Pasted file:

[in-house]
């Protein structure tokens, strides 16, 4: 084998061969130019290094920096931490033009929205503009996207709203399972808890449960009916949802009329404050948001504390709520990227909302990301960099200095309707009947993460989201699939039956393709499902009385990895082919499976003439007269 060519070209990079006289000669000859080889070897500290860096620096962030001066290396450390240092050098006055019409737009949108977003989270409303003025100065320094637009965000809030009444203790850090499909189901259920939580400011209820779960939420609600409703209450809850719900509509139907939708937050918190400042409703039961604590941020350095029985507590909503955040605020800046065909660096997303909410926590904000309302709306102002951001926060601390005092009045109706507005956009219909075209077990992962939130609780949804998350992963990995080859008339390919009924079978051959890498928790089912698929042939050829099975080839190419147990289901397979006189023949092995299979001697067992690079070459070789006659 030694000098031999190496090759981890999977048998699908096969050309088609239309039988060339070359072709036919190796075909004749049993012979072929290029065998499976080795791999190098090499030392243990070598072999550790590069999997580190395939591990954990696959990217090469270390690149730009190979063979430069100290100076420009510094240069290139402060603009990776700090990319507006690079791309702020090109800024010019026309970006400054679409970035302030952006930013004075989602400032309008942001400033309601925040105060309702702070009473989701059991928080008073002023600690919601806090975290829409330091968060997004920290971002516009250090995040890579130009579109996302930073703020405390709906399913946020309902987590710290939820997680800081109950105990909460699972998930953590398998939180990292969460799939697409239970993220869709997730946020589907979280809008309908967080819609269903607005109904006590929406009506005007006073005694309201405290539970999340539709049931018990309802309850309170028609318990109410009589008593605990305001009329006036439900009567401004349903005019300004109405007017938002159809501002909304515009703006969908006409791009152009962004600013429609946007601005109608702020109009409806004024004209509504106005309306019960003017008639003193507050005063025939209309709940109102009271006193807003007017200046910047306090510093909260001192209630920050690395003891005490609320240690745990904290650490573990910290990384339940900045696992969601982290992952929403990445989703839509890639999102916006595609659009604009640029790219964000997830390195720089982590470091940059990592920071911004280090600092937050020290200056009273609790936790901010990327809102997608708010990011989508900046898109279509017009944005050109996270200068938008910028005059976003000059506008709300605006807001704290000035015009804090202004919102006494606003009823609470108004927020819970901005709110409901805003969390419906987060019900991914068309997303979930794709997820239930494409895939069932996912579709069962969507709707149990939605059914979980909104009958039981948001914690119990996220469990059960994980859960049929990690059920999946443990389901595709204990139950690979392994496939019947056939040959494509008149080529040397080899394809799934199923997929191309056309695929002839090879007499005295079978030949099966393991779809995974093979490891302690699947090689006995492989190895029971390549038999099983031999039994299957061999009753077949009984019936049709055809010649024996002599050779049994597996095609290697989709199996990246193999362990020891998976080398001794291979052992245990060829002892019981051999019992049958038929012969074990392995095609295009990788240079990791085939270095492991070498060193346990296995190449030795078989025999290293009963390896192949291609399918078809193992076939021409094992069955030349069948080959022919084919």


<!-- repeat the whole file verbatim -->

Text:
[in-house]
């Protein structure tokens, strides 16, 4: 084998061969130019290094920096931490033009929205503009996207709203399972808890449960009916949802009329404050948001504390709520990227909302990301960099200095309707009947993460989201699939039956393709499902009385990895082919499976003439007269 060519070209990079006289000669000859080889070897500290860096620096962030001066290396450390240092050098006055019409737009949108977003989270409303003025100065320094637009965000809030009444203790850090499909189901259920939580400011209820779960939420609600409703209450809850719900509509139907939708937050918190400042409703039961604590941020350095029985507590909503955040605020800046065909660096997303909410926590904000309302709306102002951001926060601390005092009045109706507005956009219909075209077990992962939130609780949804998350992963990995080859008339390919009924079978051959890498928790089912698929042939050829099975080839190419147990289901397979006189023949092995299979001697067992690079070459070789006659 030694000098031999190496090759981890999977048998699908096969050309088609239309039988060339070359072709036919190796075909004749049993012979072929290029065998499976080795791999190098090499030392243990070598072999550790590069999997580190395939591990954990696959990217090469270390690149730009190979063979430069100290100076420009510094240069290139402060603009990776700090990319507006690079791309702020090109800024010019026309970006400054679409970035302030952006930013004075989602400032309008942001400033309601925040105060309702702070009473989701059991928080008073002023600690919601806090975290829409330091968060997004920290971002516009250090995040890579130009579109996302930073703020405390709906399913946020309902987590710290939820997680800081109950105990909460699972998930953590398998939180990292969460799939697409239970993220869709997730946020589907979280809008309908967080819609269903607005109904006590929406009506005007006073005694309201405290539970999340539709049931018990309802309850309170028609318990109410009589008593605990305001009329006036439900009567401004349903005019300004109405007017938002159809501002909304515009703006969908006409791009152009962004600013429609946007601005109608702020109009409806004024004209509504106005309306019960003017008639003193507050005063025939209309709940109102009271006193807003007017200046910047306090510093909260001192209630920050690395003891005490609320240690745990904290650490573990910290990384339940900045696992969601982290992952929403990445989703839509890639999102916006595609659009604009640029790219964000997830390195720089982590470091940059990592920071911004280090600092937050020290200056009273609790936790901010990327809102997608708010990011989508900046898109279509017009944005050109996270200068938008910028005059976003000059506008709300605006807001704290000035015009804090202004919102006494606003009823609470108004927020819970901005709110409901805003969390419906987060019900991914068309997303979930794709997820239930494409895939069932996912579709069962969507709707149990939605059914979980909104009958039981948001914690119990996220469990059960994980859960049929990690059920999946443990389901595709204990139950690979392994496939019947056939040959494509008149080529040397080899394809799934199923997929191309056309695929002839090879007499005295079978030949099966393991779809995974093979490891302690699947090689006995492989190895029971390549038999099983031999039994299957061999009753077949009984019936049709055809010649024996002599050779049994597996095609290697989709199996990246193999362990020891998976080398001794291979052992245990060829002892019981051999019992049958038929012969074990392995095609295009990788240079990791085939270095492991070498060193346990296995190449030795078989025999290293009963390896192949291609399918078809193992076939021409094992069955030349069948080959022919084919």